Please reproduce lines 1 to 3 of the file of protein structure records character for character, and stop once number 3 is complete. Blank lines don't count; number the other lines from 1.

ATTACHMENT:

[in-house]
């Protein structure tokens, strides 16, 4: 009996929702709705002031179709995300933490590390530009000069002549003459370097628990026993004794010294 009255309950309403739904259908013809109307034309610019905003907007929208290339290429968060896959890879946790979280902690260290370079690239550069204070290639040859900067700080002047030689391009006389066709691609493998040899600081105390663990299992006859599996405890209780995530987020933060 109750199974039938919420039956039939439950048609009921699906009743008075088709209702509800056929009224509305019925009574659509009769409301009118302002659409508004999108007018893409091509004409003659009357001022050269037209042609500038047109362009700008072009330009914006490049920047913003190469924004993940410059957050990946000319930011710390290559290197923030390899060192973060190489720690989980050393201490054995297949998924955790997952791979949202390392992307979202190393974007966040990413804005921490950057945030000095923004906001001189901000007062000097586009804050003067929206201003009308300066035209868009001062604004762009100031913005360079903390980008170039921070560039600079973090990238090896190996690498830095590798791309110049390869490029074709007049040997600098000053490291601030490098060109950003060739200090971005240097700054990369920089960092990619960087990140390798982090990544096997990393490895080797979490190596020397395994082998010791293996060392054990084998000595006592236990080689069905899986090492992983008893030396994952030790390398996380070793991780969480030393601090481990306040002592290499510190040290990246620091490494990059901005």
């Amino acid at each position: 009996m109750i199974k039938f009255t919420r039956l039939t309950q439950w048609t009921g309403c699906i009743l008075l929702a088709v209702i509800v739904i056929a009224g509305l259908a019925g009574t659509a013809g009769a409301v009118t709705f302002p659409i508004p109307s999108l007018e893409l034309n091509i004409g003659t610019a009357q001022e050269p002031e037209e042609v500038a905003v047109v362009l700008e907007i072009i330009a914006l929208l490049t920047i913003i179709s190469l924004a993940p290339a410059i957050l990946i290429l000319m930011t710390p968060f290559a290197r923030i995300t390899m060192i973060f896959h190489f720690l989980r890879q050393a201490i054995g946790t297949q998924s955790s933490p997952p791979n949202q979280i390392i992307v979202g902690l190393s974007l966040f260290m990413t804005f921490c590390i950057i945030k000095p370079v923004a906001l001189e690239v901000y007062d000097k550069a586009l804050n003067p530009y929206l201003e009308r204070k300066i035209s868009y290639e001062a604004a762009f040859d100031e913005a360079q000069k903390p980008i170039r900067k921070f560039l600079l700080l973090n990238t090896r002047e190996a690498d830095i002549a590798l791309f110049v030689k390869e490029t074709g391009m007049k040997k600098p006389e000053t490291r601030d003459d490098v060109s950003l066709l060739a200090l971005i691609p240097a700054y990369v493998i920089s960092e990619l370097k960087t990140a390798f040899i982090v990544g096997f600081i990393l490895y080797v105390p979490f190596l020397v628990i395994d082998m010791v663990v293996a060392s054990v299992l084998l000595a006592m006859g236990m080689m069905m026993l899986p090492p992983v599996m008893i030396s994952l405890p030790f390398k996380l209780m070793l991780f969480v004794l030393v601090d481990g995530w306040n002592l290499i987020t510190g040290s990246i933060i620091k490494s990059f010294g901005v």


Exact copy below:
[in-house]
């Protein structure tokens, strides 16, 4: 009996929702709705002031179709995300933490590390530009000069002549003459370097628990026993004794010294 009255309950309403739904259908013809109307034309610019905003907007929208290339290429968060896959890879946790979280902690260290370079690239550069204070290639040859900067700080002047030689391009006389066709691609493998040899600081105390663990299992006859599996405890209780995530987020933060 109750199974039938919420039956039939439950048609009921699906009743008075088709209702509800056929009224509305019925009574659509009769409301009118302002659409508004999108007018893409091509004409003659009357001022050269037209042609500038047109362009700008072009330009914006490049920047913003190469924004993940410059957050990946000319930011710390290559290197923030390899060192973060190489720690989980050393201490054995297949998924955790997952791979949202390392992307979202190393974007966040990413804005921490950057945030000095923004906001001189901000007062000097586009804050003067929206201003009308300066035209868009001062604004762009100031913005360079903390980008170039921070560039600079973090990238090896190996690498830095590798791309110049390869490029074709007049040997600098000053490291601030490098060109950003060739200090971005240097700054990369920089960092990619960087990140390798982090990544096997990393490895080797979490190596020397395994082998010791293996060392054990084998000595006592236990080689069905899986090492992983008893030396994952030790390398996380070793991780969480030393601090481990306040002592290499510190040290990246620091490494990059901005």
């Amino acid at each position: 009996m109750i199974k039938f009255t919420r039956l039939t309950q439950w048609t009921g309403c699906i009743l008075l929702a088709v209702i509800v739904i056929a009224g509305l259908a019925g009574t659509a013809g009769a409301v009118t709705f302002p659409i508004p109307s999108l007018e893409l034309n091509i004409g003659t610019a009357q001022e050269p002031e037209e042609v500038a905003v047109v362009l700008e907007i072009i330009a914006l929208l490049t920047i913003i179709s190469l924004a993940p290339a410059i957050l990946i290429l000319m930011t710390p968060f290559a290197r923030i995300t390899m060192i973060f896959h190489f720690l989980r890879q050393a201490i054995g946790t297949q998924s955790s933490p997952p791979n949202q979280i390392i992307v979202g902690l190393s974007l966040f260290m990413t804005f921490c590390i950057i945030k000095p370079v923004a906001l001189e690239v901000y007062d000097k550069a586009l804050n003067p530009y929206l201003e009308r204070k300066i035209s868009y290639e001062a604004a762009f040859d100031e913005a360079q000069k903390p980008i170039r900067k921070f560039l600079l700080l973090n990238t090896r002047e190996a690498d830095i002549a590798l791309f110049v030689k390869e490029t074709g391009m007049k040997k600098p006389e000053t490291r601030d003459d490098v060109s950003l066709l060739a200090l971005i691609p240097a700054y990369v493998i920089s960092e990619l370097k960087t990140a390798f040899i982090v990544g096997f600081i990393l490895y080797v105390p979490f190596l020397v628990i395994d082998m010791v663990v293996a060392s054990v299992l084998l000595a006592m006859g236990m080689m069905m026993l899986p090492p992983v599996m008893i030396s994952l405890p030790f390398k996380l209780m070793l991780f969480v004794l030393v601090d481990g995530w306040n002592l290499i987020t510190g040290s990246i933060i620091k490494s990059f010294g901005v």